During the November 4th oral arguments, some of the court’s more conservative justices raised comparisons; Barrett asked whether states could compel doctors to perform abortions, and whether an agency with a religious objection to interracial marriage would be able to receive an exemption from nondiscrimination law. Continuing that thread, Justice Samuel Alito referenced “honorable and respectable reasons for continuing to oppose same-sex marriage” raised during the Obergefell case, and asked whether that would also apply to interracial marriage. Overall, the court repeatedly referenced past decisions and laws opposing discrimination for other groups, and asked why LGBTQ people should be held to different standards when it comes to bias against them. The justices also dove into contract law, noting that it would be difficult to expect city contractors to adjust contract requirements to their own needs rather than just following the stipulations the city set forth that apply to all contractors.

But the arguments were also packed with challenges. Justice Brett Kavanaugh accused the city of Philadelphia of “looking for a fight,” despite the fact that it was CSS that sued the city and not the other way around. Alito suggested that the case wasn’t about LGBTQ couples, but about resentment against the Catholic Church for adhering to old-fashioned views about marriage. And Justice Breyer struggled with compromises, asking whether the city couldn’t simply take a same-sex couple rejected by CSS and refer them to another agency that would work with them. Or, Breyer suggested, couldn’t CSS believe whatever it wanted about an LGBTQ couple but still find them to be qualified as foster or adoptive parents?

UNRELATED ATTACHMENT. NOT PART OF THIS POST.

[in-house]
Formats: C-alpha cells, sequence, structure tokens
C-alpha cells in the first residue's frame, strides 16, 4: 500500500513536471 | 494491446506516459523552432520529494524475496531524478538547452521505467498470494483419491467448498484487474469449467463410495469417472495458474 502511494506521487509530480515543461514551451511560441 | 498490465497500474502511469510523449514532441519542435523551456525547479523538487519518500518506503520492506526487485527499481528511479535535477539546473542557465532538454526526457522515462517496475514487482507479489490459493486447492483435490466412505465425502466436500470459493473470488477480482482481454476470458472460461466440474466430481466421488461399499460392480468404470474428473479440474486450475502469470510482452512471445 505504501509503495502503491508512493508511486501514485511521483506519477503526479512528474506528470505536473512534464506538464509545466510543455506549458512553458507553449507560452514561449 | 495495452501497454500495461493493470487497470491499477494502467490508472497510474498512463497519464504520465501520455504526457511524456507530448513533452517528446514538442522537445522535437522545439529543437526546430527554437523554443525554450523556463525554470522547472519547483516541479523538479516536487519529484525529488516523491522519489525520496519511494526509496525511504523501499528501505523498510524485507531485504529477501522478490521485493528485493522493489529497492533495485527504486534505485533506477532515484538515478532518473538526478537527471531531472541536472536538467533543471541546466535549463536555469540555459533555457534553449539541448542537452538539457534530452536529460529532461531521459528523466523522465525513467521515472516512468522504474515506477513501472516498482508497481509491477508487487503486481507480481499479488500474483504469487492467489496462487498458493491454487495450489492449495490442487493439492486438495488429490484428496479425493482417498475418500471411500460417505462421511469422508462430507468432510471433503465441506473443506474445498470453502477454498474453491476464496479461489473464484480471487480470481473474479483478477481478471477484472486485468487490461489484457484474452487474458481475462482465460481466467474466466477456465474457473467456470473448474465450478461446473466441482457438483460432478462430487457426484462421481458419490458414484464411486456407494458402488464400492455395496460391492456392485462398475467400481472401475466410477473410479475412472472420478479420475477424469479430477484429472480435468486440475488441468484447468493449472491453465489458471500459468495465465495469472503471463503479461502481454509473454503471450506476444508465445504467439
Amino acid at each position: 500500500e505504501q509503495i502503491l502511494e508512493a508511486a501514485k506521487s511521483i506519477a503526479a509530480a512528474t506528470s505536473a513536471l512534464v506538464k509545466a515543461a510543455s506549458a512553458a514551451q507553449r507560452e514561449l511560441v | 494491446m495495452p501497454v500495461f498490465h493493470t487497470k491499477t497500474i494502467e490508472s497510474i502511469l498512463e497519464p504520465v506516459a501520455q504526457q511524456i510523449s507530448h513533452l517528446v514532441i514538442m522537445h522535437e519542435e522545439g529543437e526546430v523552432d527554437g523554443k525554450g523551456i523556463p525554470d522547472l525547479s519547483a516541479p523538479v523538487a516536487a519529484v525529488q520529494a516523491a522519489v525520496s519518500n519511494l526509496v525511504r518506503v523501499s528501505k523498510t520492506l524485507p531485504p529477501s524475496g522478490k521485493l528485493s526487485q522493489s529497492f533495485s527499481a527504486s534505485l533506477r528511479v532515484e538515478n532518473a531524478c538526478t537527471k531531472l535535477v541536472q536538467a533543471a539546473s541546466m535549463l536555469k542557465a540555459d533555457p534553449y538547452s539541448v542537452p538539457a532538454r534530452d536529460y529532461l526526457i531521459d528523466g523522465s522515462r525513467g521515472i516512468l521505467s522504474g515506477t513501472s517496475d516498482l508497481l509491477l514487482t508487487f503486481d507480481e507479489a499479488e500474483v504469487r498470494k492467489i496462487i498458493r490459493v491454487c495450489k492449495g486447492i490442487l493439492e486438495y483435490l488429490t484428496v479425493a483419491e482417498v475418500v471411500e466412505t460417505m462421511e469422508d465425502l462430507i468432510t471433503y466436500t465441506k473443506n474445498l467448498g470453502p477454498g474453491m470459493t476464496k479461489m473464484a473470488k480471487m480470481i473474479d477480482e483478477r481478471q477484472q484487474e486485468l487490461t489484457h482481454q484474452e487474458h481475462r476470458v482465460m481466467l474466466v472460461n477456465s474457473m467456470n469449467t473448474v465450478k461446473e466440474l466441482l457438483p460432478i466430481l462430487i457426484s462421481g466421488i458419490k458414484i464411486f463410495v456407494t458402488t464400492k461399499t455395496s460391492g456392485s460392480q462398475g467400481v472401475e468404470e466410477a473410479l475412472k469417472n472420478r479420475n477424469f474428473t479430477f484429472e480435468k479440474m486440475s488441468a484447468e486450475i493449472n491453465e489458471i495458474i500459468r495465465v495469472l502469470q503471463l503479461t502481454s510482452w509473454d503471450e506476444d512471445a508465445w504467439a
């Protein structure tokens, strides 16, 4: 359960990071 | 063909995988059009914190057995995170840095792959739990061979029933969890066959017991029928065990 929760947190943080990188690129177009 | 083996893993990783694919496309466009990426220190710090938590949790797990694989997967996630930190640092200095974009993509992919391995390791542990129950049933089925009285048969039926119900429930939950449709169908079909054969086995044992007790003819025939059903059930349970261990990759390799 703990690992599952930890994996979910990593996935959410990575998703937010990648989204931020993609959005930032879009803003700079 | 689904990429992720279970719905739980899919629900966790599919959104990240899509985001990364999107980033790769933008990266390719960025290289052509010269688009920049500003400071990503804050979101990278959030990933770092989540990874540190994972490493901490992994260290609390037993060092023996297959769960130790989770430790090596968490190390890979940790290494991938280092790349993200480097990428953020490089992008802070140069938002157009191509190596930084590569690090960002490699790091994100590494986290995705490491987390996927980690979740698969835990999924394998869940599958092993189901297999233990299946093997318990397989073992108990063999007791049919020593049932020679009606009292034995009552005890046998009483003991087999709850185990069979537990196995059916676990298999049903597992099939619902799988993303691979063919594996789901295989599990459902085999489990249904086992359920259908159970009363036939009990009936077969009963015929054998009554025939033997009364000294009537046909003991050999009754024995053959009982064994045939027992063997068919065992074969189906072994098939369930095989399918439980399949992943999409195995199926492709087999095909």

It’s unclear which way the court will rule in Fulton this month. But one thing is remarkable: the court now has several major precedent cases about LGBTQ equality to refer to. Justices brought up the same-sex marriage case Obergefell and the anti-LGBTQ discrimination case Masterpiece Cakeshop alongside past decisions on racial discrimination (Loving, Bob Jones) and even precedents on gender discrimination in access to contraception (Hobby Lobby, Zubik.) This showed how much influence each Supreme Court decision has on its descendents, and just how important the Fulton decision could be as well.

Other Notable SCOTUS Decisions

This June, the Supreme Court is also expected to rule in California v. Texas, a case that questions whether the Affordable Care Act is in violation of the constitution. If the court rules against the ACA, nondiscrimination protections in healthcare that currently fall under the ACA’s Section 1557 rule could be disrupted—namely, the inclusion of sexual orientation and gender identity (SOGI) under the definition of ‘sex’ discrimination. Those protections have already been see-sawed by Trump administration rollbacks followed by Biden’s restoration of the SOGI aspect of the nondiscrimination rule on May 10. The court will also issue an opinion in Brnovich v. DNC, which could determine whether states can continue to engage in voter restrictions that unfairly target or impact minority groups. While the case is largely about racial discrimination in voting, the court’s final determination could affect fair access to voting for all Americans, including LGBTQ voters.

Suggested Resources

Must-Read Court Briefs: Fulton v. City of Philadelphia

Additional Experts and Analysis:


Lambda Legal:

Family Equality and Movement Advancement Project:

Children’s Rights:


Email with any coverage needs or with questions about the case and its impact.